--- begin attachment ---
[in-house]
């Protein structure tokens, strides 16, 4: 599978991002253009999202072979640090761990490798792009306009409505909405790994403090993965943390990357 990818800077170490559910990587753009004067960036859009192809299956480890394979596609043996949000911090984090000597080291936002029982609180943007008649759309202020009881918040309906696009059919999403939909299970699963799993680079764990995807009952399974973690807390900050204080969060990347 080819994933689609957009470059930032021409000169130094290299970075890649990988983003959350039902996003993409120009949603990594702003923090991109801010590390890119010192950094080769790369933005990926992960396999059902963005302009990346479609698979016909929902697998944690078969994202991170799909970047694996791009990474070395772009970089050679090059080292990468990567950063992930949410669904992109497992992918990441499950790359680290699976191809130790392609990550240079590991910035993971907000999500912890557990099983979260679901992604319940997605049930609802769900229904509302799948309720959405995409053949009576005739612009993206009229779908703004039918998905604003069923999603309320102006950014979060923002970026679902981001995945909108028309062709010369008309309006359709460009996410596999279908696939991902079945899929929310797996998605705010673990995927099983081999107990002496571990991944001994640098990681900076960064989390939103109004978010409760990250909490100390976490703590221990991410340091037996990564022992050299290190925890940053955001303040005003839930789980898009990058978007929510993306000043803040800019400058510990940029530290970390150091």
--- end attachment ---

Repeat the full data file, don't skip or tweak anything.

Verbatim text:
[in-house]
């Protein structure tokens, strides 16, 4: 599978991002253009999202072979640090761990490798792009306009409505909405790994403090993965943390990357 990818800077170490559910990587753009004067960036859009192809299956480890394979596609043996949000911090984090000597080291936002029982609180943007008649759309202020009881918040309906696009059919999403939909299970699963799993680079764990995807009952399974973690807390900050204080969060990347 080819994933689609957009470059930032021409000169130094290299970075890649990988983003959350039902996003993409120009949603990594702003923090991109801010590390890119010192950094080769790369933005990926992960396999059902963005302009990346479609698979016909929902697998944690078969994202991170799909970047694996791009990474070395772009970089050679090059080292990468990567950063992930949410669904992109497992992918990441499950790359680290699976191809130790392609990550240079590991910035993971907000999500912890557990099983979260679901992604319940997605049930609802769900229904509302799948309720959405995409053949009576005739612009993206009229779908703004039918998905604003069923999603309320102006950014979060923002970026679902981001995945909108028309062709010369008309309006359709460009996410596999279908696939991902079945899929929310797996998605705010673990995927099983081999107990002496571990991944001994640098990681900076960064989390939103109004978010409760990250909490100390976490703590221990991410340091037996990564022992050299290190925890940053955001303040005003839930789980898009990058978007929510993306000043803040800019400058510990940029530290970390150091």